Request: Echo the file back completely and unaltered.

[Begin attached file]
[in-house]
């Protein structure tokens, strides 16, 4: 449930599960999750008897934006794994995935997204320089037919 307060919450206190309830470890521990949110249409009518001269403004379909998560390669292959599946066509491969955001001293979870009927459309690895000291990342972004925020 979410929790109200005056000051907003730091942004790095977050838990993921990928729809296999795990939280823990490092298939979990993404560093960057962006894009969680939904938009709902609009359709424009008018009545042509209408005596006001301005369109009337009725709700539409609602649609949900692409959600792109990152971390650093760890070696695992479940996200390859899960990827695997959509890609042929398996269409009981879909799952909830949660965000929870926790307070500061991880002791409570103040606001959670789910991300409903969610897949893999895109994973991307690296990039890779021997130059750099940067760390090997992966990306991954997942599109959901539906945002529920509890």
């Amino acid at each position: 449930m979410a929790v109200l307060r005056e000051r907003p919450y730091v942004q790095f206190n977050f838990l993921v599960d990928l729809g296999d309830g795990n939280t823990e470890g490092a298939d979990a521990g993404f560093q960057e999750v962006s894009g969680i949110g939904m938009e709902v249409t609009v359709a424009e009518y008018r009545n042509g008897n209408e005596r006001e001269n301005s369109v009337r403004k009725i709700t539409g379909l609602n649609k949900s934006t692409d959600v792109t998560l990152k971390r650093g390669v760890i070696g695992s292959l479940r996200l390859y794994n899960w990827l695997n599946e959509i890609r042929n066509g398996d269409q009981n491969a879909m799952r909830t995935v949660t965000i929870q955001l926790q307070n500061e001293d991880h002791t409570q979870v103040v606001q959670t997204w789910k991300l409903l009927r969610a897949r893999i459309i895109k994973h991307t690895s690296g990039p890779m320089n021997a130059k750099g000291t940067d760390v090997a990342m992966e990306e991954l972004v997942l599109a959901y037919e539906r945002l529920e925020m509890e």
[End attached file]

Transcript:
[in-house]
């Protein structure tokens, strides 16, 4: 449930599960999750008897934006794994995935997204320089037919 307060919450206190309830470890521990949110249409009518001269403004379909998560390669292959599946066509491969955001001293979870009927459309690895000291990342972004925020 979410929790109200005056000051907003730091942004790095977050838990993921990928729809296999795990939280823990490092298939979990993404560093960057962006894009969680939904938009709902609009359709424009008018009545042509209408005596006001301005369109009337009725709700539409609602649609949900692409959600792109990152971390650093760890070696695992479940996200390859899960990827695997959509890609042929398996269409009981879909799952909830949660965000929870926790307070500061991880002791409570103040606001959670789910991300409903969610897949893999895109994973991307690296990039890779021997130059750099940067760390090997992966990306991954997942599109959901539906945002529920509890």
């Amino acid at each position: 449930m979410a929790v109200l307060r005056e000051r907003p919450y730091v942004q790095f206190n977050f838990l993921v599960d990928l729809g296999d309830g795990n939280t823990e470890g490092a298939d979990a521990g993404f560093q960057e999750v962006s894009g969680i949110g939904m938009e709902v249409t609009v359709a424009e009518y008018r009545n042509g008897n209408e005596r006001e001269n301005s369109v009337r403004k009725i709700t539409g379909l609602n649609k949900s934006t692409d959600v792109t998560l990152k971390r650093g390669v760890i070696g695992s292959l479940r996200l390859y794994n899960w990827l695997n599946e959509i890609r042929n066509g398996d269409q009981n491969a879909m799952r909830t995935v949660t965000i929870q955001l926790q307070n500061e001293d991880h002791t409570q979870v103040v606001q959670t997204w789910k991300l409903l009927r969610a897949r893999i459309i895109k994973h991307t690895s690296g990039p890779m320089n021997a130059k750099g000291t940067d760390v090997a990342m992966e990306e991954l972004v997942l599109a959901y037919e539906r945002l529920e925020m509890e």